Legislation to allow corrections officers’ uniforms to be made by the private sector passed the Washington State Senate Feb. 29. House Bill 2346 was approved with a vote of 45-3.
Rep. Maureen Walsh, the sponsor of the bill, said she was pleased that the Legislature saw the common sense in not having inmates make uniforms for the officers who guard them.
“I have no animosity toward Correctional Industries and what they do to provide work and skills for inmates. Carving out this task of making uniforms for the officers who guard them, however, is important for officer morale and providing them with a higher standard of professionalism when working with inmates,” said Walsh, R-Walla Walla. “This is the least we can do for these officers who put themselves in harms’ way every day in their jobs.”
The Senate amended the bill to exempt only the uniforms made for corrections officers’, rather than other staff uniforms and clothing made for the Department of Corrections.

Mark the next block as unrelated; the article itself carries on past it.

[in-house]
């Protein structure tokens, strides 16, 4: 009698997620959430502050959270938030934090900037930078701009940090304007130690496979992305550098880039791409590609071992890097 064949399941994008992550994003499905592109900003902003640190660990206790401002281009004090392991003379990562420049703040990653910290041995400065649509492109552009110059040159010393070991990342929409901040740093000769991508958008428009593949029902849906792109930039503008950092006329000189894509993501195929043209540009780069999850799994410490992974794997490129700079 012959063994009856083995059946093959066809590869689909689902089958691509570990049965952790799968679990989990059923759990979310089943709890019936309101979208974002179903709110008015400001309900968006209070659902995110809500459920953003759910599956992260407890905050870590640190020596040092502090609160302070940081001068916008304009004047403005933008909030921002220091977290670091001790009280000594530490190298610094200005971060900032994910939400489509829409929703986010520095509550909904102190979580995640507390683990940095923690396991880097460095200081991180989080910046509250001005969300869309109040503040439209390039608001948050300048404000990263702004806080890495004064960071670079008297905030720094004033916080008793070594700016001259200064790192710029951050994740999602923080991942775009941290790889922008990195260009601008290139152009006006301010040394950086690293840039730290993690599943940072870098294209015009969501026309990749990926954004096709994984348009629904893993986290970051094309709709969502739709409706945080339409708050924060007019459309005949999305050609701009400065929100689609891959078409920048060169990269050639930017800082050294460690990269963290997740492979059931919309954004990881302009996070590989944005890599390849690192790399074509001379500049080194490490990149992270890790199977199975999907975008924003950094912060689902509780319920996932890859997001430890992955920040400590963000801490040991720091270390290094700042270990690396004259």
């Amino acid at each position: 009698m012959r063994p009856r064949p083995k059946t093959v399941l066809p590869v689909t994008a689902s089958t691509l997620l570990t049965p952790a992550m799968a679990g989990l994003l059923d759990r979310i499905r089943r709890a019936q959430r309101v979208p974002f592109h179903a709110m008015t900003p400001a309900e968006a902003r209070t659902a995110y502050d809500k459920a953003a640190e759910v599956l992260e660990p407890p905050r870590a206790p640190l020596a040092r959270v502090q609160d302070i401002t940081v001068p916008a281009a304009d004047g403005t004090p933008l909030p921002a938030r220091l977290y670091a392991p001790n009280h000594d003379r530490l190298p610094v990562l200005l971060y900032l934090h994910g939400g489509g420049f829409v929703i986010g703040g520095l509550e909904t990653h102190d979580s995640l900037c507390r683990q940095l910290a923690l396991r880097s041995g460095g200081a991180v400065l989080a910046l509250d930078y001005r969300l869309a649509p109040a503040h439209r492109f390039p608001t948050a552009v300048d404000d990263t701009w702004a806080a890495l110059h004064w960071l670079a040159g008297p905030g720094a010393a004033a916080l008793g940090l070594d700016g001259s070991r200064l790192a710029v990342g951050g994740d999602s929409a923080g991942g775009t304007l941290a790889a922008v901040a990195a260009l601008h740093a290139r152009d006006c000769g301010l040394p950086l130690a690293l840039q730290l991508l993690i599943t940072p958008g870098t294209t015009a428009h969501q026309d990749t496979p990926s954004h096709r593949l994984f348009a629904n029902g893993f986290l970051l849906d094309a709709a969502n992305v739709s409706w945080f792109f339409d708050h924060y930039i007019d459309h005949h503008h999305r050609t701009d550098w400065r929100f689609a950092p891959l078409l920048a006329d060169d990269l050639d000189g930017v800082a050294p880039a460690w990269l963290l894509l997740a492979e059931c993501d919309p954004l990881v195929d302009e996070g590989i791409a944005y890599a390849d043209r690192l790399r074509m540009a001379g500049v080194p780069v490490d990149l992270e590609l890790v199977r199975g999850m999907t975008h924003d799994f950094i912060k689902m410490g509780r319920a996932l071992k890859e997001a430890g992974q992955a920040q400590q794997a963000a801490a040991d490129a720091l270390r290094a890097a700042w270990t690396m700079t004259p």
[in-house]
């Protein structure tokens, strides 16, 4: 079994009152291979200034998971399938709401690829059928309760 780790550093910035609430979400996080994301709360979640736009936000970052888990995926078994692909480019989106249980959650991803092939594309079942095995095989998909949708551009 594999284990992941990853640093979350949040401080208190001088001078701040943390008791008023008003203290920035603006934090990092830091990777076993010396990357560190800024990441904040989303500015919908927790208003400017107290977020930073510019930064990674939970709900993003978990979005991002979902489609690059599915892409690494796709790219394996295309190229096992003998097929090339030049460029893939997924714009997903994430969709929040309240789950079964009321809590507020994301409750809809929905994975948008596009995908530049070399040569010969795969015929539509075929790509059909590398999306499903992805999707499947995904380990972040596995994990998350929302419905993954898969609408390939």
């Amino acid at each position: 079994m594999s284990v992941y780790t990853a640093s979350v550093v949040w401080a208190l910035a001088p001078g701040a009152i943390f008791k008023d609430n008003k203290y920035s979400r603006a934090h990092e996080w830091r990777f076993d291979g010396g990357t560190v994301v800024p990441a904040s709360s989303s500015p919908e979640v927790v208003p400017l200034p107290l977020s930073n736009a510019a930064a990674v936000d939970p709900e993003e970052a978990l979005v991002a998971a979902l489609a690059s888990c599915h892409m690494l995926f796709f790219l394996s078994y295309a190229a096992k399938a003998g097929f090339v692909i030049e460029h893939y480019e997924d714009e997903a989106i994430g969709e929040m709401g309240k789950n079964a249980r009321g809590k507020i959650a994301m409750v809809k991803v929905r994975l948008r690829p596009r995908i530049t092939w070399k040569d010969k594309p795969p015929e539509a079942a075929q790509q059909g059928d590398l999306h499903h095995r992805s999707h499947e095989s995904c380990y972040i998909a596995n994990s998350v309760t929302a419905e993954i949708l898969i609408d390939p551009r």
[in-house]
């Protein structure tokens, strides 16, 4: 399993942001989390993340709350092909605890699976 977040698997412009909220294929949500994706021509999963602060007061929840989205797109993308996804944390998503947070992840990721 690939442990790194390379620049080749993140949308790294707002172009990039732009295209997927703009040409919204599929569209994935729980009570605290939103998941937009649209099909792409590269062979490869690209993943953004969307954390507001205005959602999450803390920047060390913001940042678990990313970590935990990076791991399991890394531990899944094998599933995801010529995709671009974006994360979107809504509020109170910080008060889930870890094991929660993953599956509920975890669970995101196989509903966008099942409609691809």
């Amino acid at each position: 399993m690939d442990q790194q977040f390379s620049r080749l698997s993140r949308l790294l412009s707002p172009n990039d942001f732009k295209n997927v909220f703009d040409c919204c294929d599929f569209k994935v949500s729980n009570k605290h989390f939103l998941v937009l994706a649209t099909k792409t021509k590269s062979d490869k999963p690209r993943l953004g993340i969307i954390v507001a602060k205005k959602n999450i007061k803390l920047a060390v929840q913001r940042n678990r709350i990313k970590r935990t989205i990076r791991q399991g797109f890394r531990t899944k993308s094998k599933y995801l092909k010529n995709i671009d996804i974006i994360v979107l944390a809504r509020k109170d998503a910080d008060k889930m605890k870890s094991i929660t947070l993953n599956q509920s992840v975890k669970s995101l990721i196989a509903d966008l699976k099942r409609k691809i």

“Correctional Industries makes uniforms for kitchen chefs and others and I don’t believe it’s a conflict of interest for the inmates to make those clothes. This was an acceptable amendment to the bill,” Walsh said. “I look forward to seeing the governor sign this into law. This idea came straight from the concerns I heard from our officers at the Walla Walla Penitentiary, and I am grateful to them for bringing this to my attention so we could fix the problem.”
Since the Senate amended the bill, the House must now accept or reject that version of the legislation. If the House accepts the amendment, the bill would then go to the governor’s desk for her signature.
The 60-day session is scheduled to adjourn March 8.
For more information, contact: Sarah Stewart, Public Information Officer, (360) 786-7720